I decided to write down my findings after my research. Of the 42 on the list, 19 were a No (with 9 being a HELL NO), 2 that were iffy, 14 Yes, and 7 with no information. I'd tend to guess that those 7 would be a yes, as they clearly are not advertising their dogs. (I should note, I used theoretical ABCA standards, my own Yes list would be much shorter.)

 

I did find the list informative when comparing to a person's web site. Advertising as a small farm with only occasional breedings and then produces 40 or 50 pups? Hmmmmm

 

 

 

I googled just the name, since Deb wrote, "when a person googles Wayne's name, the high volume list shows up . . ."

I don't understand what constituted your "research," or what "No" and "Yes" supposedly mean. I assume it was not research into how many puppies each breeder produced, as I've never seen that shown on a breeder's website or FB page. Was it other things that looked nice or not nice on the breeder's website or FB page? If so, (1) the list was clearly labeled as referring SOLELY to the number of puppies bred, and (2) websites and FB pages are unfortunately not a reliable indicator of a good breeder. If you doubt that, take a look at #3 breeder Bill Barnes's online sites; would they lead you to suspect that he would be buying unregistered litters and representing to puppy buyers and the ABCA that they were offspring of his registered dogs?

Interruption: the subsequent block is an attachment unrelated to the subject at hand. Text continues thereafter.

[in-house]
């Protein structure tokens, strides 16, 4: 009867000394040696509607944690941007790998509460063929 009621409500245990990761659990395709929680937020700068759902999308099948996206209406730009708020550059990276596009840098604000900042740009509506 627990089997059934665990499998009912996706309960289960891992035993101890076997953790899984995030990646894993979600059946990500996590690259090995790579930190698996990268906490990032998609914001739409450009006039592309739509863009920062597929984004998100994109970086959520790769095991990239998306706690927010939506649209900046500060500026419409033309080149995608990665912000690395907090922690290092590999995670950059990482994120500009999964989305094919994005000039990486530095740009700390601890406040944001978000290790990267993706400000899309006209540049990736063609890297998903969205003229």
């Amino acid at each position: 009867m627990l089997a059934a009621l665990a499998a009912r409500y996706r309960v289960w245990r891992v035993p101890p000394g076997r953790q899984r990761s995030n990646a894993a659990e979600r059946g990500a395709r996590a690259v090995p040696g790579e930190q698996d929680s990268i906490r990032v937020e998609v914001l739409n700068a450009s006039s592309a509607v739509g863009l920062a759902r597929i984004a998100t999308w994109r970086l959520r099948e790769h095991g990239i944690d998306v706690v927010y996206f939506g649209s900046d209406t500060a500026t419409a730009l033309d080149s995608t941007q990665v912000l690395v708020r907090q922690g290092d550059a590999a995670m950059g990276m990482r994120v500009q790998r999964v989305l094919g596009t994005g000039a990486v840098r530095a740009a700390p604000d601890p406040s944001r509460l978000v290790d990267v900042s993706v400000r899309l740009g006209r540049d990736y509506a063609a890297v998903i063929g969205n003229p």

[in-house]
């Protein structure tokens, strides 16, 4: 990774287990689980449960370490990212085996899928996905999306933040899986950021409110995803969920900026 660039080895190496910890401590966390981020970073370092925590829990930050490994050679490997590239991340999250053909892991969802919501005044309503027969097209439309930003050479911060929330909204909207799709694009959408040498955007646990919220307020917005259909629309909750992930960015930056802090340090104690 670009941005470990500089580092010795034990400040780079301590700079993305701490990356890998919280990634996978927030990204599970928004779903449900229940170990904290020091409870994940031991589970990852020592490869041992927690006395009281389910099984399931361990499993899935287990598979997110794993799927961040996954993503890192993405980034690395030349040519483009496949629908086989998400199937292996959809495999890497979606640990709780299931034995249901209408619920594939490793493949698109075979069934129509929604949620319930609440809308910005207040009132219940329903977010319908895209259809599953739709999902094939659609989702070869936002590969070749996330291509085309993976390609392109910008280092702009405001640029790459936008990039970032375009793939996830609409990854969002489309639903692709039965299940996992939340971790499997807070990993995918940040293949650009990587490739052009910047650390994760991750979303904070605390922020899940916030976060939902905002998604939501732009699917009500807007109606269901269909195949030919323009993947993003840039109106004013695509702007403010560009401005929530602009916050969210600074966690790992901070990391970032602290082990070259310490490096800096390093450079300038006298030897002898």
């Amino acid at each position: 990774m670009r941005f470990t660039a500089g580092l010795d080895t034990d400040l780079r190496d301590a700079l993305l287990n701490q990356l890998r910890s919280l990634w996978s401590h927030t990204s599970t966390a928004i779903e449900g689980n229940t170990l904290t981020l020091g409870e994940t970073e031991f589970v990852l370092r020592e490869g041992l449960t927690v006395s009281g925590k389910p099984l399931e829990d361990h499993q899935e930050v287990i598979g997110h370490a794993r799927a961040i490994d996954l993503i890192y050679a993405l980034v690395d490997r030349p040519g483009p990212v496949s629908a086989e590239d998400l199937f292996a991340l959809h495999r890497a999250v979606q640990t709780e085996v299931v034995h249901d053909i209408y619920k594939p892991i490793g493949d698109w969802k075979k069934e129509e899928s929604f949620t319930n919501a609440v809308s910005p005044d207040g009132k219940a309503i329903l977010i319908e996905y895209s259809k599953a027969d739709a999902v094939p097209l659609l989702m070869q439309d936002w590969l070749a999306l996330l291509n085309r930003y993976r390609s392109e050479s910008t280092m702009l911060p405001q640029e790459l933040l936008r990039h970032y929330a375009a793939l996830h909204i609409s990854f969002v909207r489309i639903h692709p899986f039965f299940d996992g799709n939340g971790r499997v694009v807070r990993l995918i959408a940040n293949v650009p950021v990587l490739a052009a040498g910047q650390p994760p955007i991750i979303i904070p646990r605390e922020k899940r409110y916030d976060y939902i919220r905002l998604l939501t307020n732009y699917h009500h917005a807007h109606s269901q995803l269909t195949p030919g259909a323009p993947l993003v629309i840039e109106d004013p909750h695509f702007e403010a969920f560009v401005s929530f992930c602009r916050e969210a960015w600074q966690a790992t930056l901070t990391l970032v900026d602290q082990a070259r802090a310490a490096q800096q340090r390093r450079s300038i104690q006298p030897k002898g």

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Google uses several factors, such as browser location, geo information, and device type (mobile vs. desktop), to produce your results list. If you've done some searches for, say, ABCA and high volume, Google remembers that and weights it so that your results list for the search term will return pages that have your search term AND high volume AND ABCA. For someone else, they will not see those terms in their result list.

Thanks, Kristi, that's very interesting.

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Emily,